Asha Abdi Omar, a mother of eight children, has lost many of the goats she depends on for a living to drought and is now struggling with water shortage in a village in southern Somalia’s Bakool region.
She moved to Harhoday village in Rabdhure district desperate to find water, but was disappointed.
“There is nothing worse than thirst. We used to herd our goats in the rural area but the drought forced us to move here to get water, although the pond we came here for is now dry. The nearest safe water well is called Laas Macaan and it’s 15 kilometres from here. We don’t have any transport to get there,” she said.
Asha said they don’t get enough water to drink and her children are suffering. Nearby there is only a salty water well that makes even the livestock sick when they drink from it.
“We are informing the world that we are thirsty and we don’t have safe water to drink. Our top priority is getting safe drinking water.
I am even finding it hard to move my tongue because of thirst!” Asha declared.
No Rain for Years
There has been no rain in the area for a long time and the soil is dusty. About half the residents have donkeys to use to transport water from the well. The rest of them, like Asha, have the option to buy from motorcycles that bring water from the well to sell in Harhoday for $10 per 20 litre jerry can.
Asha, a single parent, cannot afford to buy water at such prices and knows it’s hard for her neighbours to help her as their donkeys can only transport a few jerry cans at a time.
“Lack of water is the toughest situation one can face. I don’t have a motorcycle or a donkey to transport water from the well. If we leave home at dawn on foot, we come back from the well past noon. We are facing a dire situation here and we request assistance from aid agencies, governments, and any other well-wishers who can help,” she appealed.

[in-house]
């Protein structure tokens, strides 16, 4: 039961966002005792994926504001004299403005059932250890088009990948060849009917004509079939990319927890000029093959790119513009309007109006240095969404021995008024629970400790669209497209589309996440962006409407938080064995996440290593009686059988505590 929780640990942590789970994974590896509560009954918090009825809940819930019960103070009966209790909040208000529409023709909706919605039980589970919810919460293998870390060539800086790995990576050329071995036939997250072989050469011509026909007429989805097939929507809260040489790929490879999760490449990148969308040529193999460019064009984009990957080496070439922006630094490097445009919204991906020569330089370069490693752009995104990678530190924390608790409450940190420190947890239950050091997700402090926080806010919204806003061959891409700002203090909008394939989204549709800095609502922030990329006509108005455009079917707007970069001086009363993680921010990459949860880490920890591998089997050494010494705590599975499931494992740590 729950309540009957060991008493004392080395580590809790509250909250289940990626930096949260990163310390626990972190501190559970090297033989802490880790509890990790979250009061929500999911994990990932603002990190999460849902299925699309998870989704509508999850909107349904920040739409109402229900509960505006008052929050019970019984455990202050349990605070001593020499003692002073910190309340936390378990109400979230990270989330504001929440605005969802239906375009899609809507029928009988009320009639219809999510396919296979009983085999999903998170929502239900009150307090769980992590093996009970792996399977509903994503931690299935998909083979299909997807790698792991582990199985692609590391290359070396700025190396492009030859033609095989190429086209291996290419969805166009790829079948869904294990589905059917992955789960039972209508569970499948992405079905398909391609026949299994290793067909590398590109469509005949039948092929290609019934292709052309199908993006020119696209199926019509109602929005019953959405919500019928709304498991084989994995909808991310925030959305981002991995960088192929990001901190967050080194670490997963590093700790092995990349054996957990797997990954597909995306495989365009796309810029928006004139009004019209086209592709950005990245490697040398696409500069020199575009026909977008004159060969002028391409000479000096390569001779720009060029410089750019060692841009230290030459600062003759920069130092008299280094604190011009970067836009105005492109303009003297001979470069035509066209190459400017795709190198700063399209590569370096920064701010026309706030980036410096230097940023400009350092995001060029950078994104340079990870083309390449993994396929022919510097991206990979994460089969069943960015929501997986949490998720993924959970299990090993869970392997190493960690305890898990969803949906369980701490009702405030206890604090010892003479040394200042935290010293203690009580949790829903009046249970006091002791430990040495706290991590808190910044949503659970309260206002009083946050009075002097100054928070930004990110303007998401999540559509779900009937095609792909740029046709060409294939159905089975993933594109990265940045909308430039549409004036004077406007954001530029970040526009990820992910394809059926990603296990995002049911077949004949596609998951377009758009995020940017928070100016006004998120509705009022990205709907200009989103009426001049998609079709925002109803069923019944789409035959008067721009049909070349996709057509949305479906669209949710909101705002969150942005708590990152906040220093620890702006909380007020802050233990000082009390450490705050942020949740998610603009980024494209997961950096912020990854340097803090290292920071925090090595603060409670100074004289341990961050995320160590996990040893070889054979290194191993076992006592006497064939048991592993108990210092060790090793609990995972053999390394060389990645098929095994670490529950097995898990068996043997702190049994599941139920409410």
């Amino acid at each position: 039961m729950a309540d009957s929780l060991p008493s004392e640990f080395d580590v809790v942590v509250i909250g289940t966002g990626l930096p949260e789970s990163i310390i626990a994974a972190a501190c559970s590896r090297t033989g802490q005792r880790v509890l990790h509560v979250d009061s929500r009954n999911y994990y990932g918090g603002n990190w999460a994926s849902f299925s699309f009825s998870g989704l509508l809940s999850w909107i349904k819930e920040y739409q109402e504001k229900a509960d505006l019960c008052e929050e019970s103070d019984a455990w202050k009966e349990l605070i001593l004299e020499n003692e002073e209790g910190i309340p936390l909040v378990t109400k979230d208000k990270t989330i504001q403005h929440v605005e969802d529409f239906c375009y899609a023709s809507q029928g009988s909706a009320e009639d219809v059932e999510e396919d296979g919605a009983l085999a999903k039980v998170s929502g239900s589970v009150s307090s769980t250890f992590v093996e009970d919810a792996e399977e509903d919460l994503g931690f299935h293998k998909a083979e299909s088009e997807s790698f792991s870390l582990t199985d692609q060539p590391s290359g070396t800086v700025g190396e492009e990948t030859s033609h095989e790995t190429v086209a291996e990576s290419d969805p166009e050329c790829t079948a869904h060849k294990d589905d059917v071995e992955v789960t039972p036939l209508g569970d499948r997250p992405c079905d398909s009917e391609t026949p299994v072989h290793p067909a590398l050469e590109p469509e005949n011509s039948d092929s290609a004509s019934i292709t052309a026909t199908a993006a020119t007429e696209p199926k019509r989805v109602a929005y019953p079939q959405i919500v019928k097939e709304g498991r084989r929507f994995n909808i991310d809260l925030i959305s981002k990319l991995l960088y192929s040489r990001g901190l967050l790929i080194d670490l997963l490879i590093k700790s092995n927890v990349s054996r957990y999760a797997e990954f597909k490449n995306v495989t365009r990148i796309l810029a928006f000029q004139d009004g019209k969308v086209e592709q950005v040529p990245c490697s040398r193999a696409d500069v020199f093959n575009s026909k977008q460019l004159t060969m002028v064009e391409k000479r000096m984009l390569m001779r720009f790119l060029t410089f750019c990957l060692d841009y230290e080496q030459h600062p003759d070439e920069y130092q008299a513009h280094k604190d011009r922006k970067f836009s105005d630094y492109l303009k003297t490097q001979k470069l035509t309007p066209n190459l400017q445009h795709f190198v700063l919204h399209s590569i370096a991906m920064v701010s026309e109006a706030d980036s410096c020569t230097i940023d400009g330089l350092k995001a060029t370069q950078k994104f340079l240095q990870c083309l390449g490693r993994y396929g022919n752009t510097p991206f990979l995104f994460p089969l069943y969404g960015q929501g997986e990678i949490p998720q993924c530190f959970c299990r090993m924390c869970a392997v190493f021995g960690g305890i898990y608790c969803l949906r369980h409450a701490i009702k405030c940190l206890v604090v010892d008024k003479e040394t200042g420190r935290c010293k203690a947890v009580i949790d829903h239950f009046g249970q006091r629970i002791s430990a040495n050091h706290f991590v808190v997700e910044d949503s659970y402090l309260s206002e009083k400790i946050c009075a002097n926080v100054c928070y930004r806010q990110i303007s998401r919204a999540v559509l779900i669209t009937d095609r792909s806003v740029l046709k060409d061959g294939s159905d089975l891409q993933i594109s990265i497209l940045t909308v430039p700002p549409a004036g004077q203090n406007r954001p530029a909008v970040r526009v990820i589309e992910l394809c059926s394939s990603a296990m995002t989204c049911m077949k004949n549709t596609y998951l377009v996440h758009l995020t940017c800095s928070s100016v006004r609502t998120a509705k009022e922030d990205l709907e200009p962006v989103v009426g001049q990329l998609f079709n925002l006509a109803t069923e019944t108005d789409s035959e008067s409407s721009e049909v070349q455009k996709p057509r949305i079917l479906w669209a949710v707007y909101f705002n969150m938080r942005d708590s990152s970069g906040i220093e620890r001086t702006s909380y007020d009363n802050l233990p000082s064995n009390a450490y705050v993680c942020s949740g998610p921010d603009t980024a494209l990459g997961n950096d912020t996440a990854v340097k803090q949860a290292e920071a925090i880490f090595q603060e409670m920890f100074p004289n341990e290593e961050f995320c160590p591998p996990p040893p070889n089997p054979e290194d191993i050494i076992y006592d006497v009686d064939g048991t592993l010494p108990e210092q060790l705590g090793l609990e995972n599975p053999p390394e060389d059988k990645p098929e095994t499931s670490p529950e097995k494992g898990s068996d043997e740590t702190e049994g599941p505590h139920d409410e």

Food is also a major problem for her family with their depleted resources and lack of income.
“The children don’t get three meals a day. We can’t buy pasta or rice. How can I afford food when I’m unable to even afford drinking water?” she retorted.
Hundreds of kilometres away in central Somalia’s Mudug region, pastoralist Aweis Hassan Awale is experiencing the similar pain and suffering of acute water shortage in Qarsooni village.
This father of a family of nine has lost 50 goats and three camels due to drought. The closest water source is 35 kilometres from his village.
“We have been heavily affected by water shortage in the past five years. We don’t have a generator to pump water for us from underground. During rainy seasons, the shallow man-made water catchments had some water but in drought seasons it’s tough. The situation has forced us to choose ourselves over the livestock, as the little water is not enough for both. People have left the area and moved to places where it rained,” he said.
Aweis is now left with a single camel and 45 goats and fears losing them all as he has no water. He thought of moving in search of water but the animals are too feeble to walk long distances and he can’t afford to rent a vehicle to transport them.
“People have left the village and moved to other areas where it rained. The water shortage has negatively impacted people’s health and children’s education. The few people who have been left behind here are those of us whose livestock couldn’t cover the long distance in search of water,” he said.
Aweis urged aid agencies and the local and federal governments to assist them. They can’t afford to buy water and at times they can’t even cook one daily meal as they barely have enough water just for drinking.
“Water is an essential part of life and if it’s not there, the rest of life is affected. We’ve already witnessed the loss of livestock, so if the situation remains as it is we might witness people dying of thirst. In a day, we might get two to four litres of water, you can understand how little that is,” he said.